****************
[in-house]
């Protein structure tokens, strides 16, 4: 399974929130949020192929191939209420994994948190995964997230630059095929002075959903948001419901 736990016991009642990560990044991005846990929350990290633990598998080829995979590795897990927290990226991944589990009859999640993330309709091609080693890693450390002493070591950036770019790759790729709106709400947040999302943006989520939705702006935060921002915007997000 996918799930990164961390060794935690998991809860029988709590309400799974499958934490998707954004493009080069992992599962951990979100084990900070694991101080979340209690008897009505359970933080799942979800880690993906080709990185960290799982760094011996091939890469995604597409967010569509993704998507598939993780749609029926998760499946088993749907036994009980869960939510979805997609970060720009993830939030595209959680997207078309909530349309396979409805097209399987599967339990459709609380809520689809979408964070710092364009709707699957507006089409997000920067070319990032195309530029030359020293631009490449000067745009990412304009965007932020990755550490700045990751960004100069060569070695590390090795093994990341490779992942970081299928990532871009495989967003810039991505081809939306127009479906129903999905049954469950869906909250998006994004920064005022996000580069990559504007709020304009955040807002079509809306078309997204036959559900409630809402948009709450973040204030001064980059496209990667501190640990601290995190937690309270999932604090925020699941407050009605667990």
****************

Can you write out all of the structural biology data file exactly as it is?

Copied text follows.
[in-house]
């Protein structure tokens, strides 16, 4: 399974929130949020192929191939209420994994948190995964997230630059095929002075959903948001419901 736990016991009642990560990044991005846990929350990290633990598998080829995979590795897990927290990226991944589990009859999640993330309709091609080693890693450390002493070591950036770019790759790729709106709400947040999302943006989520939705702006935060921002915007997000 996918799930990164961390060794935690998991809860029988709590309400799974499958934490998707954004493009080069992992599962951990979100084990900070694991101080979340209690008897009505359970933080799942979800880690993906080709990185960290799982760094011996091939890469995604597409967010569509993704998507598939993780749609029926998760499946088993749907036994009980869960939510979805997609970060720009993830939030595209959680997207078309909530349309396979409805097209399987599967339990459709609380809520689809979408964070710092364009709707699957507006089409997000920067070319990032195309530029030359020293631009490449000067745009990412304009965007932020990755550490700045990751960004100069060569070695590390090795093994990341490779992942970081299928990532871009495989967003810039991505081809939306127009479906129903999905049954469950869906909250998006994004920064005022996000580069990559504007709020304009955040807002079509809306078309997204036959559900409630809402948009709450973040204030001064980059496209990667501190640990601290995190937690309270999932604090925020699941407050009605667990």